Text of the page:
Old Musicals Like New

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Yet the enterprise retains its blithe bite nearly three quarters of a century later. It has a smiling contempt for the electoral process and an acute ear for political B.S. Realizing that stump speechifying is the art of couching nonsense in stentorian cadences, they have a Southern Senator intone this bilgewater: "Not for us the entangling alliances of Europe, not for us the allying entanglances of Asia." Wintergreen, who gets high marks for oratory if not for geography, tells voters that he has campaigned "in the cornfields of Kansas, on the plains of Arizona, in the mountains of Nebraska…"

Once in a while, truth breaks through the truthiness. A political boss tells the voters, "We do not talk to you about war debts or wheat or immigration — we appeal to your hearts, not your intelligence." Confronted with Lincoln's quote about not being able to fool all of the people all of the time, the boss snorts, "It's different nowadays. People are bigger suckers." (That got a conspiratorial roar from the opening night Encores! crowd.) Toward the end, Wintergreen lapses into candor when he confides to Throttlebottom the basics of White House governance: "Of course the first four years are easy. You don't do anything except try to get re-elected. … The next four years you wonder why the hell you wanted to be re-elected." For our last two Presidents, that bit of wisdom might hit home.

The plot, lassoing the President into a sexual triangle that leads to his impeachment, needs no footnote from me for its relevance to recent White House history. True, the image of a Vice President with neither power nor notoriety may seem anachronistic, not to say utopian, these days (though at the end, Throttlebottom does say to Wintergreen, in a neat presentiment of Maureen Dowd, "You can be the President and I'll go back to Vice.") But the pertinence of the show's disdain for the motives of the President, the Congress and the press carried a wallop then, and retain a sting today.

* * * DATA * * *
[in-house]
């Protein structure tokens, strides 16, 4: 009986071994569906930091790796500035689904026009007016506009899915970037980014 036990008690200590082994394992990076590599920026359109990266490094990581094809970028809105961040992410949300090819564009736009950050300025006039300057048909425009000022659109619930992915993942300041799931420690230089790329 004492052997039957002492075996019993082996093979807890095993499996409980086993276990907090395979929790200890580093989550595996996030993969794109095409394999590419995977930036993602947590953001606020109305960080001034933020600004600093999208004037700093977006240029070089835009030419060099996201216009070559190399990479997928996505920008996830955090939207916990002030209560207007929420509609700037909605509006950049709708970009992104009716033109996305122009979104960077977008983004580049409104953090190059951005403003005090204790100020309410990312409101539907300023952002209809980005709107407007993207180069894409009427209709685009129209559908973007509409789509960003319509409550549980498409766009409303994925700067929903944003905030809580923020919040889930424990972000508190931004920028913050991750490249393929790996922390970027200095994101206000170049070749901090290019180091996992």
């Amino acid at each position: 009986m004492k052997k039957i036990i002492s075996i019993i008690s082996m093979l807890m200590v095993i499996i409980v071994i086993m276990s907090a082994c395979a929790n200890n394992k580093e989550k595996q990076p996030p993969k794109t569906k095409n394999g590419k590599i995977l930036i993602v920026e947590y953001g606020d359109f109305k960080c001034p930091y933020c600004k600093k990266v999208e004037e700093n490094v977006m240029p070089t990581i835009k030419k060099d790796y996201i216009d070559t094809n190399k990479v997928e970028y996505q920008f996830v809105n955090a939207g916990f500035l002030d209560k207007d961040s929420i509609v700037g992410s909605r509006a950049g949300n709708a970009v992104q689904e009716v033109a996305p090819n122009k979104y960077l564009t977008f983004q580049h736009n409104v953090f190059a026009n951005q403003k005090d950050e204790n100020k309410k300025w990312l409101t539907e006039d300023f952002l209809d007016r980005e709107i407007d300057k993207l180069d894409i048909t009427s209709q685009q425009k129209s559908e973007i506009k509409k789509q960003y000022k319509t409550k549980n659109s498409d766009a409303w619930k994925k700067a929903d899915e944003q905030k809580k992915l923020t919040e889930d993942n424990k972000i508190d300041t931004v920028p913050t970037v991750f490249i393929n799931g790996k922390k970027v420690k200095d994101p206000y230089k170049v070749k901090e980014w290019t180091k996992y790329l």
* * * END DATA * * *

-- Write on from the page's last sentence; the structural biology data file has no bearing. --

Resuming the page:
Remember that, in 1931, the Wall Street crash had lately idled nearly a fifth of the work force and wonder that Ira Gershwin could have Wintergreen sing, in a perky love ballad, "Who cares what banks fail in Yonkers, / Long as you've got a kiss that conquers?" The Senators are less discreet: "If you think you've got depression, / Wait until we get in session, / And you'll find out what depression really means!" The reporters care not about The Issues; they pepper the Prez with questions only about his love life. "We don't want to know about the moratorium, / Or how near we are to beer, / Or about the League of Nations, / Or the seventeen vacations / You have had since you've been here." (In the 1952 revival, Ira tweaked the first lines into: "We don't want to know about your foreign policy / Or the latest Party smear, / Or the budget innovations / Or the seventeen vacations / You have had since you've been here."

However dismissive Kaufman the writer was to the political process, Kaufman the director knew how to put on a splendid show. Of Thee In Sing, then and now, begins with convention delegates bearing such placards as "Wintergreen — the Flavor Lasts," "Vote for Posterity and See What You Get" and the meta-cynical "Turn the Reformers Out." The first act climax, set in Madison Square Garden, intersperses the political rhetoric with a wrestling match; the combatants briefly pause in a double-scissors lock to applaud one of the speeches, which is interrupted by the announcement of a hockey or baseball score — Boston Bruins 3, Chicago White Sox 1 — voiced here by Bob Sheppard, the ageless (95) voice of the New York Yankees. A large screened is lowered onto the stage to highlight the election ("Wintergreen four votes short of winning!" ... "Wintergreen casts last four votes and wins!") It's all very, to use an innocent word from the show, gay.

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